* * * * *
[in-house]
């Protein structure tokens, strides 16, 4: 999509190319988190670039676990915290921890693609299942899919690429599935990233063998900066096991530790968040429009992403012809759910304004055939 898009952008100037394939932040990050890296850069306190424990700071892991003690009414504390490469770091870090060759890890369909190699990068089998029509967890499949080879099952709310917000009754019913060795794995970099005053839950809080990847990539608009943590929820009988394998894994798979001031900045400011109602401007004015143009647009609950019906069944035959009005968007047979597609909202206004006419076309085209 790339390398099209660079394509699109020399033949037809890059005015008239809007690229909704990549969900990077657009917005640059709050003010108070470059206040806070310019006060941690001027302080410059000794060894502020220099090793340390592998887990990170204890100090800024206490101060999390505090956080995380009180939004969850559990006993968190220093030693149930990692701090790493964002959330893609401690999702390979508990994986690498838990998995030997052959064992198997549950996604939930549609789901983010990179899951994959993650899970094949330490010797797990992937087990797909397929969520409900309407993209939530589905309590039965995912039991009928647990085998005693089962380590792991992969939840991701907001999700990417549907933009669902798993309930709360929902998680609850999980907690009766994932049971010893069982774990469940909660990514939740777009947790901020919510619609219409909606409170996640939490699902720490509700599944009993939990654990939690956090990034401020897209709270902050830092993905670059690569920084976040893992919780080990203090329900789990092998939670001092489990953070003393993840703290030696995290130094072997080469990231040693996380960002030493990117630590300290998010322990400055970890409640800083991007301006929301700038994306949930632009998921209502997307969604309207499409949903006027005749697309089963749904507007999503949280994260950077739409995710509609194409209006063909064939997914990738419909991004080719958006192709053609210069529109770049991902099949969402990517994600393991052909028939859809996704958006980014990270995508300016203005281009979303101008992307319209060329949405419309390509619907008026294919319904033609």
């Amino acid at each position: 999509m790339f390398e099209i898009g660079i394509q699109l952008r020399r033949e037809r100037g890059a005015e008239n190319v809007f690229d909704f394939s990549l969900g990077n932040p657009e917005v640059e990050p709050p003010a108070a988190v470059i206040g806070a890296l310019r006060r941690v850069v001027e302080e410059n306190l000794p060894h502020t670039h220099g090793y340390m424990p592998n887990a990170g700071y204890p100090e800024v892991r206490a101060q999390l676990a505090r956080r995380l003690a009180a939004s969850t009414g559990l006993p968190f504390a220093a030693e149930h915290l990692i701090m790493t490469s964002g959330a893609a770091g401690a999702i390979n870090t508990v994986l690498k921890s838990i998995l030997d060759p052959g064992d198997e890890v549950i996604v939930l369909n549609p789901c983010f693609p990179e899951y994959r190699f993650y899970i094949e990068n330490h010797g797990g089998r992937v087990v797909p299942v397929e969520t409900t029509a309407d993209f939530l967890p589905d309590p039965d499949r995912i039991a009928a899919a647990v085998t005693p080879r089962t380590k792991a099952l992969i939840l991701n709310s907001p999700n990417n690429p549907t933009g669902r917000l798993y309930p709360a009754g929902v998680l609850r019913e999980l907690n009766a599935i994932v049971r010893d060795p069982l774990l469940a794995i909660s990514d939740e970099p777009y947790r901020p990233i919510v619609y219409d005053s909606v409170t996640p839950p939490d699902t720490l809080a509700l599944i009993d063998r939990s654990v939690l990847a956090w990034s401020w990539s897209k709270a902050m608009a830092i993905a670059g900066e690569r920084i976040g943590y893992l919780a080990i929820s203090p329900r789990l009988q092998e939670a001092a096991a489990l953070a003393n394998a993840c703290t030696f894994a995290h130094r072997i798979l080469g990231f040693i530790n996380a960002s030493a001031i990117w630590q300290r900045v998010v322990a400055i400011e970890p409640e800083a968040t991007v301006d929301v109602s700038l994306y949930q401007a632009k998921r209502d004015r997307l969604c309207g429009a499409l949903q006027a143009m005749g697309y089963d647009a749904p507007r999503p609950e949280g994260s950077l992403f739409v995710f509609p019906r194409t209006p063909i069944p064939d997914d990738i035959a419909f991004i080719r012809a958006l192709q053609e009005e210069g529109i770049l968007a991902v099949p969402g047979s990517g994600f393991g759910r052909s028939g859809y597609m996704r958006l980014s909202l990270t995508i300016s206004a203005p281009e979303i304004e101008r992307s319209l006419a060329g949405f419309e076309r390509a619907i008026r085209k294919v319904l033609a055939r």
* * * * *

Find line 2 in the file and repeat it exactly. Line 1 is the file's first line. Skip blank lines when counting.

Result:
């Protein structure tokens, strides 16, 4: 999509190319988190670039676990915290921890693609299942899919690429599935990233063998900066096991530790968040429009992403012809759910304004055939 898009952008100037394939932040990050890296850069306190424990700071892991003690009414504390490469770091870090060759890890369909190699990068089998029509967890499949080879099952709310917000009754019913060795794995970099005053839950809080990847990539608009943590929820009988394998894994798979001031900045400011109602401007004015143009647009609950019906069944035959009005968007047979597609909202206004006419076309085209 790339390398099209660079394509699109020399033949037809890059005015008239809007690229909704990549969900990077657009917005640059709050003010108070470059206040806070310019006060941690001027302080410059000794060894502020220099090793340390592998887990990170204890100090800024206490101060999390505090956080995380009180939004969850559990006993968190220093030693149930990692701090790493964002959330893609401690999702390979508990994986690498838990998995030997052959064992198997549950996604939930549609789901983010990179899951994959993650899970094949330490010797797990992937087990797909397929969520409900309407993209939530589905309590039965995912039991009928647990085998005693089962380590792991992969939840991701907001999700990417549907933009669902798993309930709360929902998680609850999980907690009766994932049971010893069982774990469940909660990514939740777009947790901020919510619609219409909606409170996640939490699902720490509700599944009993939990654990939690956090990034401020897209709270902050830092993905670059690569920084976040893992919780080990203090329900789990092998939670001092489990953070003393993840703290030696995290130094072997080469990231040693996380960002030493990117630590300290998010322990400055970890409640800083991007301006929301700038994306949930632009998921209502997307969604309207499409949903006027005749697309089963749904507007999503949280994260950077739409995710509609194409209006063909064939997914990738419909991004080719958006192709053609210069529109770049991902099949969402990517994600393991052909028939859809996704958006980014990270995508300016203005281009979303101008992307319209060329949405419309390509619907008026294919319904033609």